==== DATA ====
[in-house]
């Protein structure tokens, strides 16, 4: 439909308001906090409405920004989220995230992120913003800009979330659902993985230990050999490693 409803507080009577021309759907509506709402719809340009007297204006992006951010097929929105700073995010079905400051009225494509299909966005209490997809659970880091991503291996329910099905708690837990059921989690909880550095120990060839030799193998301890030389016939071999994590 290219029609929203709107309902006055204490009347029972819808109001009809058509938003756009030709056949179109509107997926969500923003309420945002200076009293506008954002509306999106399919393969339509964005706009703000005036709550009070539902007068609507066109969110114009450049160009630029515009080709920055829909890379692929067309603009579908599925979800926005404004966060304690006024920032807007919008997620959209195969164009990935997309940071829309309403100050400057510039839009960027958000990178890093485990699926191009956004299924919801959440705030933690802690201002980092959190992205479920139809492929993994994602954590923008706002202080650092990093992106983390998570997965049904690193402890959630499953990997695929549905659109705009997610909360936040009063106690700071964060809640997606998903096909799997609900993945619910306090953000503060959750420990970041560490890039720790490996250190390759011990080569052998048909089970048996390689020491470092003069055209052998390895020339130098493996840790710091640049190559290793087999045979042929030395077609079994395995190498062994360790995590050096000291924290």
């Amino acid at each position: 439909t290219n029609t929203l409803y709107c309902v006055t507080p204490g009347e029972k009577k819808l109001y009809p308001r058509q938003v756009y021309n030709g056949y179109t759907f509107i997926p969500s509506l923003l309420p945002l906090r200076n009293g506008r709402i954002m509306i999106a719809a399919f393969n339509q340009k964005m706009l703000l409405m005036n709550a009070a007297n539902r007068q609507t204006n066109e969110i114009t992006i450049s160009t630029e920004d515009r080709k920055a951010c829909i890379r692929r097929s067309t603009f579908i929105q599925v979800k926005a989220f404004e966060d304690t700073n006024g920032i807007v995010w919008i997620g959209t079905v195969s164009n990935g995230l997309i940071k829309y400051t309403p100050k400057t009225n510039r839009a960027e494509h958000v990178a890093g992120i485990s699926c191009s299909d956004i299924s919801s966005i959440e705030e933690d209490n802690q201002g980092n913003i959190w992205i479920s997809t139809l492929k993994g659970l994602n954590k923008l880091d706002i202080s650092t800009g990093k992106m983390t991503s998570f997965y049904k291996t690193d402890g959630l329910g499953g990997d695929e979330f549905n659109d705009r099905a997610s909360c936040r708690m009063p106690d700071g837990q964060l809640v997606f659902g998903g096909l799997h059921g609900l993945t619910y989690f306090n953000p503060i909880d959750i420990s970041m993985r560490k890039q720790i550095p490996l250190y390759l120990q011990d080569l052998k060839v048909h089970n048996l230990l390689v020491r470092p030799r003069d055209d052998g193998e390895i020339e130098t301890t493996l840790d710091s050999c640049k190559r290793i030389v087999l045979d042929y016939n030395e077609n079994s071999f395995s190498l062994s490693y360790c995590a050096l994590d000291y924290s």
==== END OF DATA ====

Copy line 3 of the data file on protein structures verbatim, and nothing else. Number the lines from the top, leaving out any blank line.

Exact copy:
């Amino acid at each position: 439909t290219n029609t929203l409803y709107c309902v006055t507080p204490g009347e029972k009577k819808l109001y009809p308001r058509q938003v756009y021309n030709g056949y179109t759907f509107i997926p969500s509506l923003l309420p945002l906090r200076n009293g506008r709402i954002m509306i999106a719809a399919f393969n339509q340009k964005m706009l703000l409405m005036n709550a009070a007297n539902r007068q609507t204006n066109e969110i114009t992006i450049s160009t630029e920004d515009r080709k920055a951010c829909i890379r692929r097929s067309t603009f579908i929105q599925v979800k926005a989220f404004e966060d304690t700073n006024g920032i807007v995010w919008i997620g959209t079905v195969s164009n990935g995230l997309i940071k829309y400051t309403p100050k400057t009225n510039r839009a960027e494509h958000v990178a890093g992120i485990s699926c191009s299909d956004i299924s919801s966005i959440e705030e933690d209490n802690q201002g980092n913003i959190w992205i479920s997809t139809l492929k993994g659970l994602n954590k923008l880091d706002i202080s650092t800009g990093k992106m983390t991503s998570f997965y049904k291996t690193d402890g959630l329910g499953g990997d695929e979330f549905n659109d705009r099905a997610s909360c936040r708690m009063p106690d700071g837990q964060l809640v997606f659902g998903g096909l799997h059921g609900l993945t619910y989690f306090n953000p503060i909880d959750i420990s970041m993985r560490k890039q720790i550095p490996l250190y390759l120990q011990d080569l052998k060839v048909h089970n048996l230990l390689v020491r470092p030799r003069d055209d052998g193998e390895i020339e130098t301890t493996l840790d710091s050999c640049k190559r290793i030389v087999l045979d042929y016939n030395e077609n079994s071999f395995s190498l062994s490693y360790c995590a050096l994590d000291y924290s």